LONDON, ENGLAND: A British-Iranian woman arrested and jailed in 2016, has had her court appeal rejected by Iranian authorities.
Aid worker Nazanin Zaghari-Ratcliffe was first detained at a Tehran airport in April 2016 during a vacation to see her family, accompanied by her daughter, on charges of working with organizations allegedly attempting to overthrow the Iranian regime. She was convicted and sentenced to five years in prison.
On its Twitter account, the Free Nazanin campaign wrote, "Nazanin's lawyer was called today by the Judiciary and informed that the appeal on her second case failed," adding that there had been "no court hearing."
The "sentence of 1+1 years was upheld by Judge Babai, Court 54. No summons date yet for prison," the tweet added.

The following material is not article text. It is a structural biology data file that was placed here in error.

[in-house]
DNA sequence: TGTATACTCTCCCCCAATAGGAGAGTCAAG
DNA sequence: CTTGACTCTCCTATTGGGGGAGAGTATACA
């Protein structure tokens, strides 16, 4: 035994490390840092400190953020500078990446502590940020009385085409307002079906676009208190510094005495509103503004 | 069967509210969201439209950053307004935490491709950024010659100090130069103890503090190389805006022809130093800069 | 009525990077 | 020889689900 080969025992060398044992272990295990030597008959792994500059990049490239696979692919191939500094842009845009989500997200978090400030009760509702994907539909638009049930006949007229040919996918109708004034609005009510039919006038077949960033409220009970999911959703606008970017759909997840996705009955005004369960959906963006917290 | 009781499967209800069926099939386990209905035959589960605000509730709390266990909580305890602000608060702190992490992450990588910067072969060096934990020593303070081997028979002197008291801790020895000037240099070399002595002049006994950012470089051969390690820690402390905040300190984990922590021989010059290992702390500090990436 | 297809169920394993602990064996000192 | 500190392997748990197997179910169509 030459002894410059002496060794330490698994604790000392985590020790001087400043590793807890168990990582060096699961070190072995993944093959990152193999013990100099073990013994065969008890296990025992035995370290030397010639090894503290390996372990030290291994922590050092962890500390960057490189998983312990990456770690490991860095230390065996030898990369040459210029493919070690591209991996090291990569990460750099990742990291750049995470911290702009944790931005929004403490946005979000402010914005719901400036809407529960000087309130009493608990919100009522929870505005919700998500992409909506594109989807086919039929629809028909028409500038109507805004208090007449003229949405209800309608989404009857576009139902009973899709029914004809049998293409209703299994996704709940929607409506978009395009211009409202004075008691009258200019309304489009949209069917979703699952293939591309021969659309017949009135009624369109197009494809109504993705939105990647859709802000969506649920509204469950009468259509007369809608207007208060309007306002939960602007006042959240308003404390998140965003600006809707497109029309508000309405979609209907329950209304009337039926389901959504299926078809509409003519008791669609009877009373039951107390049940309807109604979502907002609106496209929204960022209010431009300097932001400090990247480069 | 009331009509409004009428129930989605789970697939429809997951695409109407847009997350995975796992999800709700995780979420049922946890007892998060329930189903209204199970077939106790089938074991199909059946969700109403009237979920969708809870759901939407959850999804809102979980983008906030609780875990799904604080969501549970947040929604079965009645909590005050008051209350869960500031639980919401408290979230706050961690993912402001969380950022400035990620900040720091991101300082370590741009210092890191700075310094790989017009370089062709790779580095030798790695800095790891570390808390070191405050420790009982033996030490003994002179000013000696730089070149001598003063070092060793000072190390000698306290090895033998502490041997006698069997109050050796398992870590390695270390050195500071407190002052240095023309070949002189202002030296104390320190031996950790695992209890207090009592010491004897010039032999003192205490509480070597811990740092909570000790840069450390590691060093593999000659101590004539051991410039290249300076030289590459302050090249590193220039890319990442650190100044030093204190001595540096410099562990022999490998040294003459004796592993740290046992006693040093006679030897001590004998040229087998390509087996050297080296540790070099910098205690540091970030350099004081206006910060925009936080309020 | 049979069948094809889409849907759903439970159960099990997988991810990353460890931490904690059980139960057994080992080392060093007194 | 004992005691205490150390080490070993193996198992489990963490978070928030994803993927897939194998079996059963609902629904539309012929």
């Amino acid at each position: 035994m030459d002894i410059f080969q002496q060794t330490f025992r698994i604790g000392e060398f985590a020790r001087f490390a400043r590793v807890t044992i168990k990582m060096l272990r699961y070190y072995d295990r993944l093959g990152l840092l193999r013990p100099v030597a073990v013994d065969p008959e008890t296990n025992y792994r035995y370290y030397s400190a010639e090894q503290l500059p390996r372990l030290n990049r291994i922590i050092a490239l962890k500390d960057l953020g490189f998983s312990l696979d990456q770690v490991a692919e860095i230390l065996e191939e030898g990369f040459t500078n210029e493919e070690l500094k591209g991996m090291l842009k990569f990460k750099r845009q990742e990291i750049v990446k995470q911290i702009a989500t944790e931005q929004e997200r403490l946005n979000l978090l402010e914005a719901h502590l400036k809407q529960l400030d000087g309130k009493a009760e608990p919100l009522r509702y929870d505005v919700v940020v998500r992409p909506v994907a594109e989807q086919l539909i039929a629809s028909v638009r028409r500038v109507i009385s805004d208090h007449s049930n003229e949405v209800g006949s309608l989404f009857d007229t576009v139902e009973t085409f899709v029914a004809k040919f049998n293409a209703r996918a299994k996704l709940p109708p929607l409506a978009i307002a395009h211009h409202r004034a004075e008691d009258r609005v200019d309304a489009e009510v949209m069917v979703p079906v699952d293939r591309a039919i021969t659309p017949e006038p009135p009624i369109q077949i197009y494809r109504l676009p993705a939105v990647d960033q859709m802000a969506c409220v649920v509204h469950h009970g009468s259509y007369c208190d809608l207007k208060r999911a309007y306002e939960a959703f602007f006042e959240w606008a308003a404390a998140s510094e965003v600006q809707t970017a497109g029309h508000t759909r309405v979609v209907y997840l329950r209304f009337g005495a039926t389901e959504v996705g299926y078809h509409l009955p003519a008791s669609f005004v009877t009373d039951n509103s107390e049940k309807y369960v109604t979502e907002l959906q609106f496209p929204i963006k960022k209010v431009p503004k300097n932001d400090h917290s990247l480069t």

At the end of April, Zaghari-Ratcliffe received a second jail sentence on charges of spreading propaganda against the regime.
Zaghari-Ratcliffe and her employer, the Thomson Reuters Foundation, have repeatedly denied the charges brought against her.
After the latest decision, she requested a conversation with British Prime Minister Boris Johnson to ask him to help secure her release during his meeting with the Iranian delegation traveling to Glasgow for COP26.
"Nazanin has asked to speak with the PM, who invited the Iranian President to Glasgow next month for #COP26," the campaign tweeted on Saturday.
Zaghari-Ratcliffe, who was given British diplomatic protection in 2019 and has been designated a prisoner of conscience by Amnesty International, has gone on three hunger strikes during her detention.
In February, her family said she believed she had contracted COVID-19 in Evin Prison outside Tehran.
In 2019, her supporters said she was transferred to the mental ward of a hospital in Tehran and was denied visits from her father.